by Robert A. Waters
Two years ago, I wrote about the murder of Judi Simpson-Beaver. American justice works slowly and fitfully, if at all, but finally there’s been some resolution in this case.
At trial, a shaken jury was forced to view the killing of forty-eight-year-old store clerk Judi Simpson-Beaver. Recorded by surveillance cameras, Lake Superior Court Judge Clarence Murray remarked that he found the video “profoundly difficult for everyone to watch.”
On March 4, 2012, Jeremy Blue, 20, and two accomplices, Donvell Edwards, 23, and Edward Lee Perry, 28, conspired to rob the Lucky Mart convenience store at 5695 Cleveland Street in Merrillville, Indiana. The video showed Blue entering the store wearing a “Jason-style” hockey mask.
The Chicago Sun-Times reported that Blue “pointed a black handgun at Simpson-Beaver, who was behind the counter, and she began removing money from the cash register. The man removed both cash drawers and moved toward the exit. He suddenly changed his direction, went to the counter and fired a single shot hitting Simpson-Beaver in her upper body. He put the register drawers down, and went behind the counter where he pursued the cashier and fired another round at Simpson-Beaver’s head, causing her to collapse. The man picked up the cash drawers and fled on foot.”
As Blue ran outside, coins began spilling from the register drawers. That alerted a bystander, who looked up just as the killer removed his mask. The onlooker later picked Blue out of a lineup, as did several other witnesses.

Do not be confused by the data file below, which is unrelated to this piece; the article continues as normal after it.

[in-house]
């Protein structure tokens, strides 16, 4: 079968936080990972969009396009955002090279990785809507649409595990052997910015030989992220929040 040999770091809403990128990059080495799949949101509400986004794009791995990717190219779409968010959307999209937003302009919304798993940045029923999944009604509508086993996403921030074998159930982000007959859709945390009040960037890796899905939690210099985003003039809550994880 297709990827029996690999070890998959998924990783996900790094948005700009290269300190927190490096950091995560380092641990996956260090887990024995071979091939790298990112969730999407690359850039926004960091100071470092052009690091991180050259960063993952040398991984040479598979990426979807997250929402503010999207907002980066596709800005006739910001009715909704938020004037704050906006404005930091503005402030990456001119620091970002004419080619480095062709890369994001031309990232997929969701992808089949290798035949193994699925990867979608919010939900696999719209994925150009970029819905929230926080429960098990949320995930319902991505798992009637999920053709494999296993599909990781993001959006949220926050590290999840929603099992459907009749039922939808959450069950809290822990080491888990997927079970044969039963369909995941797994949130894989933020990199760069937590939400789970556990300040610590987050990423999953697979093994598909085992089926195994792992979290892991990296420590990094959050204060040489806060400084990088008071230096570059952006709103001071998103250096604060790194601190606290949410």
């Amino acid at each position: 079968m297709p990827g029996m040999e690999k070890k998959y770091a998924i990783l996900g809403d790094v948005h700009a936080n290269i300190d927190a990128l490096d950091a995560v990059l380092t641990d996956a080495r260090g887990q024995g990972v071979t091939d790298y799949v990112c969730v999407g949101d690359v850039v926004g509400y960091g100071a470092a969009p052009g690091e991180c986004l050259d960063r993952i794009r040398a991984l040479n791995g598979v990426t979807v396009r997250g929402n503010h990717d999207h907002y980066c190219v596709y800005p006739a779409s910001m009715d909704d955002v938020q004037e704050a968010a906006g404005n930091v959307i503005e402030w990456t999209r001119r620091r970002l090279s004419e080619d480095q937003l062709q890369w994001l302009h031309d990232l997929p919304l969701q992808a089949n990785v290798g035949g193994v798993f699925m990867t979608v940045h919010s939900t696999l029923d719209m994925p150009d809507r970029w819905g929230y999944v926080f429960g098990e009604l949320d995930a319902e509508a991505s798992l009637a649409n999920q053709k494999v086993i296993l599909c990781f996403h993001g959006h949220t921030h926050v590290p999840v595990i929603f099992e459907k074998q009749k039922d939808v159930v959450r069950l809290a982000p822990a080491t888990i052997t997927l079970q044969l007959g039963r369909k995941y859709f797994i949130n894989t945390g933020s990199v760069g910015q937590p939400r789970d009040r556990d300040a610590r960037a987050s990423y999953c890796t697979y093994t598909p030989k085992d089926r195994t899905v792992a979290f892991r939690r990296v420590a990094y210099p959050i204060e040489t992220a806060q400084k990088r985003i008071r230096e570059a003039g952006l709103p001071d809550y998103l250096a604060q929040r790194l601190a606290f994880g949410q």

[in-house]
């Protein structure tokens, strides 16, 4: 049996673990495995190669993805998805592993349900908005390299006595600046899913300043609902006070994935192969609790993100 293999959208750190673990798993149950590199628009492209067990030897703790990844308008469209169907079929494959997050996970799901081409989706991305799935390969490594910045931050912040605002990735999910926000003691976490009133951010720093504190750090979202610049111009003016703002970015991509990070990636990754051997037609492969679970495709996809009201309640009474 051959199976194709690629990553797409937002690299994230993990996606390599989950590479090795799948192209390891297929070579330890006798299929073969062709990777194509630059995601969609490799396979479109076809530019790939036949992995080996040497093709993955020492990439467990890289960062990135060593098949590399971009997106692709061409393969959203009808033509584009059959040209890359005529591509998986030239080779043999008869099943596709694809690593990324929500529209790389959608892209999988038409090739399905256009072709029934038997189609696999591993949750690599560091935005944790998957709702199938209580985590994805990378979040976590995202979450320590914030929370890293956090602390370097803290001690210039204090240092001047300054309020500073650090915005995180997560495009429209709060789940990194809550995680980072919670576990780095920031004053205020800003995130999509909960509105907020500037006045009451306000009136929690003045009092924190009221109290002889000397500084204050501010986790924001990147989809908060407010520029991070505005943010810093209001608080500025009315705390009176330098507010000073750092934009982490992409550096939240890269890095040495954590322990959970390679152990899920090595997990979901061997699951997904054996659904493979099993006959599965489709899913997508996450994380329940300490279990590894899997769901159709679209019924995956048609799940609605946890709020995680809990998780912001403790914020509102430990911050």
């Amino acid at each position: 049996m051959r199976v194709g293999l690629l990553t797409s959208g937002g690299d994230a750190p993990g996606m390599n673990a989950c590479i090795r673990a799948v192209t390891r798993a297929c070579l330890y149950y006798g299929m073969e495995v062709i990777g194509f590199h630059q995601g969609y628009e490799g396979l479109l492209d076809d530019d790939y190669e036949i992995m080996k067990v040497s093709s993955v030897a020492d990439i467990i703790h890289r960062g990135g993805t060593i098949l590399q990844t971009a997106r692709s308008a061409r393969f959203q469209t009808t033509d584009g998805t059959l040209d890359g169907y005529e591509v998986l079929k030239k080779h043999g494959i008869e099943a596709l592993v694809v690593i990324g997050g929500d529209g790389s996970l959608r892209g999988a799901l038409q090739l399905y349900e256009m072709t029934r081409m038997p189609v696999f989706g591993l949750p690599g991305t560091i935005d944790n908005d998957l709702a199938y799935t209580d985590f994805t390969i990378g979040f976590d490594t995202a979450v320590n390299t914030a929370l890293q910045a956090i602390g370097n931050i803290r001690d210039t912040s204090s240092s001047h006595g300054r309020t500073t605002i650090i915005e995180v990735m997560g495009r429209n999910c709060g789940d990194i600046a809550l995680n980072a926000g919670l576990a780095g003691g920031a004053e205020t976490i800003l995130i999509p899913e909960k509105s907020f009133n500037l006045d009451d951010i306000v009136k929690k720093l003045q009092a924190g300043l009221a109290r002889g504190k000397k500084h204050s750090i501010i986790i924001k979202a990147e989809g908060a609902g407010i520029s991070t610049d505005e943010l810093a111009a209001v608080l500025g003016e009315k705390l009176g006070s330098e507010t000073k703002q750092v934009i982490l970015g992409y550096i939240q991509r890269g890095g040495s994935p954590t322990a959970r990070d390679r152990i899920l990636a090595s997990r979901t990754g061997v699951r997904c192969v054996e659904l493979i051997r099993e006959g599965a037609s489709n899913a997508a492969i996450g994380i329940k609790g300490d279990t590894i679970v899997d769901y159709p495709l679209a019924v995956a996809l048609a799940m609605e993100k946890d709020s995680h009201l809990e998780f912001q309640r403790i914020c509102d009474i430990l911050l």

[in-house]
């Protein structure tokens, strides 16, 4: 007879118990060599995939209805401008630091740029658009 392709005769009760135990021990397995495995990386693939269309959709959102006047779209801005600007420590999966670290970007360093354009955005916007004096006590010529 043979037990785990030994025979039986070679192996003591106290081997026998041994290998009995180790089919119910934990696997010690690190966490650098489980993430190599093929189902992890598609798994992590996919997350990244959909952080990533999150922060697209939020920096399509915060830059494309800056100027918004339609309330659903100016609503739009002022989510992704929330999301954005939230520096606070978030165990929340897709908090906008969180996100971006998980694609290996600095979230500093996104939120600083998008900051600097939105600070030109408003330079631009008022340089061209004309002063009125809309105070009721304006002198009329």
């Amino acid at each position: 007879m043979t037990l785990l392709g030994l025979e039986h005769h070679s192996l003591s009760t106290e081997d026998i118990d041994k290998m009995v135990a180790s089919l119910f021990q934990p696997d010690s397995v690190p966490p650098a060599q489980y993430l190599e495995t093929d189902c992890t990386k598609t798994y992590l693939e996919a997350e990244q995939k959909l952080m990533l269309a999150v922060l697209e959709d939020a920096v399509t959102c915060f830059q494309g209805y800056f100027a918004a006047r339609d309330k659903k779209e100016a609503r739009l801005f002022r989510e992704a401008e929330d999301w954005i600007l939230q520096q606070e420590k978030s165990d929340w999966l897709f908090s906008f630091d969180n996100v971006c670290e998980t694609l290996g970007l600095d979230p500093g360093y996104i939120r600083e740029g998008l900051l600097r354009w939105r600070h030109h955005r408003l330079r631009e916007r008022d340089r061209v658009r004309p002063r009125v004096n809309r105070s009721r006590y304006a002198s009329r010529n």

Despite his lawyer’s protestations that he was mentally ill, the jury convicted Jeremy Blue and he received 80 years in prison. According to the Chicago Sun Times, Judge Murray “took the unusual step of not awarding credit for the 729 days Blue spent in the Lake County Jail because of numerous write-ups for fighting, disrespecting correctional officers, and throwing urine and feces on other inmates.”
Donvell Edwards got 12 years for his part in planning and carrying out the crime.
Edward Lee Perry, who provided the mask and gun used in the robbery, received immunity for his testimony. (At the time of Blue's trial, Perry was serving time in prison for an unrelated robbery.) Perry testified that before the murder, the friends had snorted cocaine and planned the heist. He stated that Blue later told him he had to kill the clerk because she recognized him. Before he shot her in the face, Simpson-Beaver allegedly asked: “Jeremy, why are you doing this?”
The conspirators and Judi Simpson-Beaver lived in different worlds. Despite their young ages, Blue, Edwards, and Perry were hardened career criminals, just the opposite of their victim.
Zachary Beaver spoke about the kindness of his mother. She taught her sons to be honest and forthright, he said. He joined the Army and was serving in Afghanistan when his mother was murdered. Her second son, an Army veteran, had served in Iraq. In the 1990s, Simpson-Beaver moved to Lubbock, Texas where she obtained her bachelor's degree in paralegal studies from Texas Tech. She later moved back to her native Indiana to be with family.
Unlike her killer, Simpson-Beaver worked for a living. In Texas, she was employed as a paralegal, and started a music production company. After moving back to Indiana, she did title research as well as working a second job in the convenience store.
At the time of her death, Simpson-Beaver had been helping Zachary raise his son while he served overseas.
Before being sentenced, Jeremy Blue’s mother asked for leniency. “He is afraid of going to jail,” she said. “He’s afraid for his life, of getting killed in prison. He’s just a boy.”